Women in Technology: From School to Career


Photo Illustration courtesy Of Kathleen Templeton

From left, Nina Anadon and Verlene Dodds stand as they are recognized for their awards.

Silver Creek High School is a tech giant when it comes to schools in Colorado. There are a multitude of ways to get into the technology field. With the mass amount of classes they offer at the school and Innovation Center, including robotics classes and ethical hacking. Alongside the school’s RaptorTECH program, a program where students can take college courses in cybersecurity and earn a degree in that field by the end of their senior year.

One of the great things about Silver Creek’s multitude of programs is that anybody can take the classes. Whether they’re male, female, non-binary, or genderqueer, anybody from the freshman to senior class can take courses in technology.

“The computer science programs here at Silver Creek are pretty good at fostering your creativity,” Junior Haiden Morrison, a student in computer science at the school, says. “You can really expand upon your knowledge of a certain field and apply those skills to make something that you’re interested in.”

This inclusion in Silver Creek programs is incredibly good, because historically, careers in technology and innovation have been more difficult for women and gender-queer people to get into. The Nation Center for Women & Information Technology (NCWIT) offers wonderful programs and a great support system to change that underrepresentation of people in computing.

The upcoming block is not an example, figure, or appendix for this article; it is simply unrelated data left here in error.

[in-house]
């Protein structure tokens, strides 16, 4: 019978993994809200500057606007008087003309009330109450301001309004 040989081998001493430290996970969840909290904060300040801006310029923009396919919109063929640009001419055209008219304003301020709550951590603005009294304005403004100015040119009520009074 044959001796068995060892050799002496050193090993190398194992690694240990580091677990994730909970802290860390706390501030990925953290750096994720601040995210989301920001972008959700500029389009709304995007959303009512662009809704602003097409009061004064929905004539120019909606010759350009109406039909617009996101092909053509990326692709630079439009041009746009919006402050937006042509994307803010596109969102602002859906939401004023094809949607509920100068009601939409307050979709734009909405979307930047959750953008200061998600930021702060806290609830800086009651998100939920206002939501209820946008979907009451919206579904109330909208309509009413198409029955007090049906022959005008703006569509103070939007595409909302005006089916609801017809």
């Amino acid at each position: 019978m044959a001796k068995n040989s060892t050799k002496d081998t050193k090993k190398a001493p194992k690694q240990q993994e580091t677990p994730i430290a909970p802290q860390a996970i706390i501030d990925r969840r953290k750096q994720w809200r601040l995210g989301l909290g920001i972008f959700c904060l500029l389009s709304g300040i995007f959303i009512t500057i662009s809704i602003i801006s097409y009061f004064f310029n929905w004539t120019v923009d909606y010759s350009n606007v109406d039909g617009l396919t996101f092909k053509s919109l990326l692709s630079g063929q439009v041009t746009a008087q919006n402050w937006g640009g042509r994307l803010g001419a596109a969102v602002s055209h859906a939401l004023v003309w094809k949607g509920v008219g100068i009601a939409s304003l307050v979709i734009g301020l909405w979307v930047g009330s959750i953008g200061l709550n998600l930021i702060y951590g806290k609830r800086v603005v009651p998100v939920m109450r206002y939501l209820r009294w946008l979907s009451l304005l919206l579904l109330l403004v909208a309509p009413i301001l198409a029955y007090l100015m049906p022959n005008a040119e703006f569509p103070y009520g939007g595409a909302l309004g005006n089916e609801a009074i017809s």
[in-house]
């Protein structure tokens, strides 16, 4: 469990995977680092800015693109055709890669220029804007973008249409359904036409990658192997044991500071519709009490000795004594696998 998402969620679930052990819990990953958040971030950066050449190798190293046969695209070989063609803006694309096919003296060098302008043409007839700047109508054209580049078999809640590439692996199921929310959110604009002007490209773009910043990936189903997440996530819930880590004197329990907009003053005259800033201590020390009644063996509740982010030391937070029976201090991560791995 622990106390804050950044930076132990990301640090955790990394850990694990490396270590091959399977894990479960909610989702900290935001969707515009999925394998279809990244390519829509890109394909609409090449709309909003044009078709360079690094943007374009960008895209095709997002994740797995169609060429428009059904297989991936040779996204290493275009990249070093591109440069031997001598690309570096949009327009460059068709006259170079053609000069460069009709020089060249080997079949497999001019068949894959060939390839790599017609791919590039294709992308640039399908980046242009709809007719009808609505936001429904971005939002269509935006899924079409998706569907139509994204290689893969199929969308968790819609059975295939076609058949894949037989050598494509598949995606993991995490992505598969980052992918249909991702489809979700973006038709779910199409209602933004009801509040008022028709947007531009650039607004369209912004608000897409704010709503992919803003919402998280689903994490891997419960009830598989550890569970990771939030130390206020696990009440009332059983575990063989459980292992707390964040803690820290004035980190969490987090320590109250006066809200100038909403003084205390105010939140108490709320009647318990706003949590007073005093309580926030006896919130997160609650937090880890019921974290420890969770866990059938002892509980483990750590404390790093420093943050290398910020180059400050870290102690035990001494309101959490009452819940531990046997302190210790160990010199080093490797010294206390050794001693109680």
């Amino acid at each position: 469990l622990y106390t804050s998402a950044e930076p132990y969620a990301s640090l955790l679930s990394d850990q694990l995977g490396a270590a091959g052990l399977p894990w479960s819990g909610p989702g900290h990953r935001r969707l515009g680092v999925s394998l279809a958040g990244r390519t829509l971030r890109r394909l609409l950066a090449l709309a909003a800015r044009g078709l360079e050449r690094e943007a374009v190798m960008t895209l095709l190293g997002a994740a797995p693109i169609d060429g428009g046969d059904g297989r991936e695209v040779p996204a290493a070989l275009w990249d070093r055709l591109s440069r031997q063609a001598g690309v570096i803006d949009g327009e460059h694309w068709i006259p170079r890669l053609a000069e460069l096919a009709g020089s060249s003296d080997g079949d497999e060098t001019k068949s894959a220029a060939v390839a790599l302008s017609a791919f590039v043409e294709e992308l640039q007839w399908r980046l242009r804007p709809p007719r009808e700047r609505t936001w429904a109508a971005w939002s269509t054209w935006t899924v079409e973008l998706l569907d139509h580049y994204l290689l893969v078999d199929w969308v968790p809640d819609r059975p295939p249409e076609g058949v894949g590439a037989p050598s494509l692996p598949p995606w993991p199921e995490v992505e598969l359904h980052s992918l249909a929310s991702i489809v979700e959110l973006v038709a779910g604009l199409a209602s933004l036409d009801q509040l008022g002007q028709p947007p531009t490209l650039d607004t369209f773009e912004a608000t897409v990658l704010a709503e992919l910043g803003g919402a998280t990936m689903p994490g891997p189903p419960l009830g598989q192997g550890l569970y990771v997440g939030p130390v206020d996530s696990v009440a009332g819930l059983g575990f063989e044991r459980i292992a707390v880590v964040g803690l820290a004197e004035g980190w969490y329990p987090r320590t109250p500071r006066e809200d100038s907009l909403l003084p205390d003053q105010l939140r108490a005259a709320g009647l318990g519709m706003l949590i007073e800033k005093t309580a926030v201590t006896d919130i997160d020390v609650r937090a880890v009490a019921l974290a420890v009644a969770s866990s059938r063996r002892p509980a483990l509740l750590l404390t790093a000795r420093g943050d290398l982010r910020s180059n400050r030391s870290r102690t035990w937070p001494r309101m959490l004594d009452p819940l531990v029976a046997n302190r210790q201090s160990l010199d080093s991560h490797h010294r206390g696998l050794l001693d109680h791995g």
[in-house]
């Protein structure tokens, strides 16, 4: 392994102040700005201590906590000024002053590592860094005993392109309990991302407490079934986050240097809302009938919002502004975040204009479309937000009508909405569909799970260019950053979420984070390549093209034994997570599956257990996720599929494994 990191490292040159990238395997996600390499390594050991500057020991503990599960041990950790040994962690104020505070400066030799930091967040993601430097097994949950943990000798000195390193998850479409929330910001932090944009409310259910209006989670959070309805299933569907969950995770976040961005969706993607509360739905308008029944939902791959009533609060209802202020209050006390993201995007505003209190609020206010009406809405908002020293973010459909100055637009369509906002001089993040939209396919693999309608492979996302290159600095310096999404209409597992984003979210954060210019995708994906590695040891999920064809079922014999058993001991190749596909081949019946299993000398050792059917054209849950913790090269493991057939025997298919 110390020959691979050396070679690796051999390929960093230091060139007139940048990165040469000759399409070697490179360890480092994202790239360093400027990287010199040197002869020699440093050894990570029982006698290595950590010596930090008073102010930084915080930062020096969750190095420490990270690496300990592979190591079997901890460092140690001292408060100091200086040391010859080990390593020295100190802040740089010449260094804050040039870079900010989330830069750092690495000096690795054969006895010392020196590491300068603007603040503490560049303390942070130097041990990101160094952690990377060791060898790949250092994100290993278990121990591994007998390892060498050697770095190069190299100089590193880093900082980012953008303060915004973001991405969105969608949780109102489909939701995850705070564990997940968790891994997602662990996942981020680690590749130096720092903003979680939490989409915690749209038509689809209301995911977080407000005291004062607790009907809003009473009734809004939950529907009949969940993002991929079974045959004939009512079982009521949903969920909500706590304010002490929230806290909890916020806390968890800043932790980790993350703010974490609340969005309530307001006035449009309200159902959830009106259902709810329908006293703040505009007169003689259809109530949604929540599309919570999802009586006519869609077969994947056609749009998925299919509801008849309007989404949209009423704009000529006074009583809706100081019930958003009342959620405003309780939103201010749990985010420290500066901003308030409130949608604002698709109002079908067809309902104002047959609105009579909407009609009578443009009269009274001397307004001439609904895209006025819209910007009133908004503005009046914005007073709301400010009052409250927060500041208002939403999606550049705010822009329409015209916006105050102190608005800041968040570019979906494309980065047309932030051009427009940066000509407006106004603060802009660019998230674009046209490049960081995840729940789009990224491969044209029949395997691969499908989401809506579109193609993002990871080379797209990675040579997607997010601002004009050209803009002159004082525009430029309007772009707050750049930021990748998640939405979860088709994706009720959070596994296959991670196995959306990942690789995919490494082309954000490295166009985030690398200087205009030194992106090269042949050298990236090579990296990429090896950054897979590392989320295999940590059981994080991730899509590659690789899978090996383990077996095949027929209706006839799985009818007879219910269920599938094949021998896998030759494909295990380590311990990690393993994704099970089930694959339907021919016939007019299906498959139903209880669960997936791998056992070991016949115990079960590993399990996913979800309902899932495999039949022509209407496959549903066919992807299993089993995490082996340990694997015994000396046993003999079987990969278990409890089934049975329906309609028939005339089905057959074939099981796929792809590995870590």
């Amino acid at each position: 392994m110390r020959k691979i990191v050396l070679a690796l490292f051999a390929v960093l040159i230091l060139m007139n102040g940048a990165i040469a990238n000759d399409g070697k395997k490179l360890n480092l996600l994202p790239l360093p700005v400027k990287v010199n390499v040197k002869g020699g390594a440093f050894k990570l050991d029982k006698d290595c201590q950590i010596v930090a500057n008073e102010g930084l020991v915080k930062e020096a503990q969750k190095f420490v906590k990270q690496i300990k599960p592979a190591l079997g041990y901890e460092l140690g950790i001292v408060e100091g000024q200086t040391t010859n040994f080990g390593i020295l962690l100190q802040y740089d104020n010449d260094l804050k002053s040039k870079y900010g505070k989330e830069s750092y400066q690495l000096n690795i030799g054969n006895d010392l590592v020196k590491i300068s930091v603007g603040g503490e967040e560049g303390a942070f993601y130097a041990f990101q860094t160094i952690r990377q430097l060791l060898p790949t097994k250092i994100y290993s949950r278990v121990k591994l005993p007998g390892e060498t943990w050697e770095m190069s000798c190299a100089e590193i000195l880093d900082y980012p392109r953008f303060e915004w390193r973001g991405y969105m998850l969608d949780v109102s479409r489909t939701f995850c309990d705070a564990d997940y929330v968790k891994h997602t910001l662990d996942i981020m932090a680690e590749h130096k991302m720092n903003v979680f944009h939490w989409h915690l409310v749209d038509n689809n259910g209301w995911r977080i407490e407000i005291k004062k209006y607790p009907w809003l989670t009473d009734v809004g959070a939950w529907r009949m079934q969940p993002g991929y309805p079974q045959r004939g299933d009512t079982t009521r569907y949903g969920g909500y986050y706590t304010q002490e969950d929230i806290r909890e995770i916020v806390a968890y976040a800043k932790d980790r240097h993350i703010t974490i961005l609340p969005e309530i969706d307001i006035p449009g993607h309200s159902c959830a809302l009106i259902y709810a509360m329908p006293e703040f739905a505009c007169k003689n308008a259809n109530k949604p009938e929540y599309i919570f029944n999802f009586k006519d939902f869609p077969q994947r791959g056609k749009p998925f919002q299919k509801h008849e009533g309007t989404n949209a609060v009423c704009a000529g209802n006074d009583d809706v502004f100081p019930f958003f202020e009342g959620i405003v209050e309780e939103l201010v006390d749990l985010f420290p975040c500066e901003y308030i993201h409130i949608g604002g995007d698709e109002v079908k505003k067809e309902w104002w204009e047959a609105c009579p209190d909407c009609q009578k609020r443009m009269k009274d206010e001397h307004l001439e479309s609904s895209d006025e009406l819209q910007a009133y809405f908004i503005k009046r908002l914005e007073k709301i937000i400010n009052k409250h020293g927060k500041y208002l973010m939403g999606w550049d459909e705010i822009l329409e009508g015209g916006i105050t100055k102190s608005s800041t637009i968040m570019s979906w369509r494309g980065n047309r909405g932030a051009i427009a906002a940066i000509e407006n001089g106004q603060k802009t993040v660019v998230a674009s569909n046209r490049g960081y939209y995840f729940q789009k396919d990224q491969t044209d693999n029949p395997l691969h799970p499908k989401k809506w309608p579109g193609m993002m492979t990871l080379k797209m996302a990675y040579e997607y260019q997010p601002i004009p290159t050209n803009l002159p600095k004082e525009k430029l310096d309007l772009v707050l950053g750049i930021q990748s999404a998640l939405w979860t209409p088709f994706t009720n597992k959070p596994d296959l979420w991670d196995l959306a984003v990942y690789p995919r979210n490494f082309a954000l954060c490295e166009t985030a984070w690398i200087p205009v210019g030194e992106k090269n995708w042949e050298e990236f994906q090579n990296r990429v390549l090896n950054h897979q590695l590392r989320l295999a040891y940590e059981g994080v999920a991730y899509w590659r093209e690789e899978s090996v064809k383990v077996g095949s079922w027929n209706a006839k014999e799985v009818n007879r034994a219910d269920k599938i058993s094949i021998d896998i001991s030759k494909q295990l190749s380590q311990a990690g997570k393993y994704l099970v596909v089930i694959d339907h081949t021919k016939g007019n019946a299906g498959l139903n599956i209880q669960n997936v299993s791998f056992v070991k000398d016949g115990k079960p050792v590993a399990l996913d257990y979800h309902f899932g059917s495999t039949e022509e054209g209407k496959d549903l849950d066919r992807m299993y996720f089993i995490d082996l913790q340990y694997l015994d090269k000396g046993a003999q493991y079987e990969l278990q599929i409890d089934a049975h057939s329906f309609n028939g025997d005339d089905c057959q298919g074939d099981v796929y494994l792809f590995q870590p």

For Silver Creek Students, Verlene Dodds and Nina Anadon, the programs Silver Creek has to offer helped them to receive the Affiliate Honorable Mention award, and the Affiliate Rising Star award from NCWIT.

Verlene Dodds, a junior graduating this year at Silver Creek, started computer science classes at Silver Creek her freshman year. Beginning in the AP class Silver Creek offered, her sophomore year was followed by an Ethical Hacking class at the Innovation Center. Her goal for after she graduates is to go straight into the computer science industry, and she’s on track to do it.

“I received the honorable mention for aspirations in computer science, from [NCWIT],” Dodds said. “I started programming when I was about 7 or 8, so I’ve just been doing stuff in that field for a bit over a decade.”

For Dodds, winning this award for interest and aptitude in computing wasn’t a huge deal, because she already knew she wanted to do computer science in the long run as a career.

The same is true for Nina Anadon, who received the Affiliate Rising Star award for technology in Colorado. The award is given out to students who may be just starting out in their technology and computing journey, but who “embody the idea of aspirations and are encouraged to continue their exploration of the field,” according to NCWIT.

“I’ve wanted to have my future with technology, so [the award] didn’t really change anything, but it inspired me more to continue with technology in the future,” Anadon said.

Anadon got into the tech field mostly because of her dad, Rodrigo Anadon, a teacher at Silver Creek. Mr. Anadon teaches Computer programming at the school, and helped both students receive the NCWIT awards.

Winning these awards is a great achievement. These awards can inspire both of the students to continue doing the great work they’re doing in the careers that are surely coming to them both in the tech industry.